The distinction between knowledge and understanding
June 28th, 2018
In the future and indeed right now, there is only learning. It is said that teachers are a dime a dozen but students are hard to come by. In the culture of learning, the definition of traditional roles and disciplines will be superseded by a broader definition of capabilities. This takes advantage of inherent creativity that is so often stifled by an imposed framework of how that creativity might be manifest. In the future, content is only important in the context of exploration and at the service of solutions. It is animated by a process of open exchange, typically what we call collaboration.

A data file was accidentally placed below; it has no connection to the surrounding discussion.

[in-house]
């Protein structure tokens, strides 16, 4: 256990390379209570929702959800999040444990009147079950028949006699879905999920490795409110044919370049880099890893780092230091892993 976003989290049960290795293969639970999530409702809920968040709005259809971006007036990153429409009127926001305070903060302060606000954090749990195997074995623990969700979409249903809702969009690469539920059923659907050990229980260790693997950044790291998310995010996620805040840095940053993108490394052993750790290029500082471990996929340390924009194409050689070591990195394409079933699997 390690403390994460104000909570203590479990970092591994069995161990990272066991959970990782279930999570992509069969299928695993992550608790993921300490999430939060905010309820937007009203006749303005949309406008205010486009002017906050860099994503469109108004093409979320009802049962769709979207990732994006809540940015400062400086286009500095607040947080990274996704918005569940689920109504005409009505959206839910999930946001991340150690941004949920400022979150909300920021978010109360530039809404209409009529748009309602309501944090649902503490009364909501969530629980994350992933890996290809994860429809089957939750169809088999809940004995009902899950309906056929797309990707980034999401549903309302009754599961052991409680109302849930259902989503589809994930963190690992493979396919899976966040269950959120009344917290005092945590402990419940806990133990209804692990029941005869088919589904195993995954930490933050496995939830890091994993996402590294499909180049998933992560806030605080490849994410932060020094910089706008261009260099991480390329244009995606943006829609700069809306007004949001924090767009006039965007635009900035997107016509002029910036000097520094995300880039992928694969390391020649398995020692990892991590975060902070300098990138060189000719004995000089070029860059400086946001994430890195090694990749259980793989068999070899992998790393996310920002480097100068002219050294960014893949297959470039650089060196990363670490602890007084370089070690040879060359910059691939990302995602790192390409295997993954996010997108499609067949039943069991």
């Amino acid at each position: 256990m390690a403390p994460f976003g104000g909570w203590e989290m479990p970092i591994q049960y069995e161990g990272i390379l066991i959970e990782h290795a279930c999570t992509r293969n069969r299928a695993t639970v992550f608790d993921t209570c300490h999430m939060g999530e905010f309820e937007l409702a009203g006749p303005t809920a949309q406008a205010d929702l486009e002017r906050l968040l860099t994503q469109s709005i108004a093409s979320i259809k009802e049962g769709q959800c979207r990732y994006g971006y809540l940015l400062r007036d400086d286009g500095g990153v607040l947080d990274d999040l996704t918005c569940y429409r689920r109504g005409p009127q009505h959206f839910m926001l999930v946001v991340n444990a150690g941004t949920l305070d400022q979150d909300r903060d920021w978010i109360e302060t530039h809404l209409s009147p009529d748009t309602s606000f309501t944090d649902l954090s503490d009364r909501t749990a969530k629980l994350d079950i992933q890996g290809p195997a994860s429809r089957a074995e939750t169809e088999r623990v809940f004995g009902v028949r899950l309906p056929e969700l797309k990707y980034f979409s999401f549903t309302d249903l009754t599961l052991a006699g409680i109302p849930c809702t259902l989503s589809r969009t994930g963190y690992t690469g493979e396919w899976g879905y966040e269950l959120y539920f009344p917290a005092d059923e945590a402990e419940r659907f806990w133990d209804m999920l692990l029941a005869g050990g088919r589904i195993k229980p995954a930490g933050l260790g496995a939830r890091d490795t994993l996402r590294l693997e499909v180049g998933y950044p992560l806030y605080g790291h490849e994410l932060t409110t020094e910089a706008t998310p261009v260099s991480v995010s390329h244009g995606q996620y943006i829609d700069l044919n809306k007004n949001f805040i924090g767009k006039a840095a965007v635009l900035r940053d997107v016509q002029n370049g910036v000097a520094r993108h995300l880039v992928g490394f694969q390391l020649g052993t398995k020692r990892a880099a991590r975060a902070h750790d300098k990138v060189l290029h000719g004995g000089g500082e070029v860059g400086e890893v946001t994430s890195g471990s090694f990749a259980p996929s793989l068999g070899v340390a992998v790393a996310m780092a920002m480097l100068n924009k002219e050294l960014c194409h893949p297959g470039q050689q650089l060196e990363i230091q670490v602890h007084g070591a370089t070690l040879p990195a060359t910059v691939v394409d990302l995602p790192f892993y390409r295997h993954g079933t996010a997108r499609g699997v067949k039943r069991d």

This is the distinction between knowledge and understanding. Knowledge is the content which we acquire. It can be remembered and utilized. However it’s value is exponentially increased when it is lived. Understanding is literally standing under the animation of this knowledge. It is then hardwired to the search for what is truly needed. So often the problem we have is that our knowledge is independent of or tangential to a deeper understanding of how it might serve these needs which are so often poorly understood.
So it is, in fact, “not knowing” that opens the door to a deeper understanding of how we might join in the collective effort to meet the real challenges of our world today.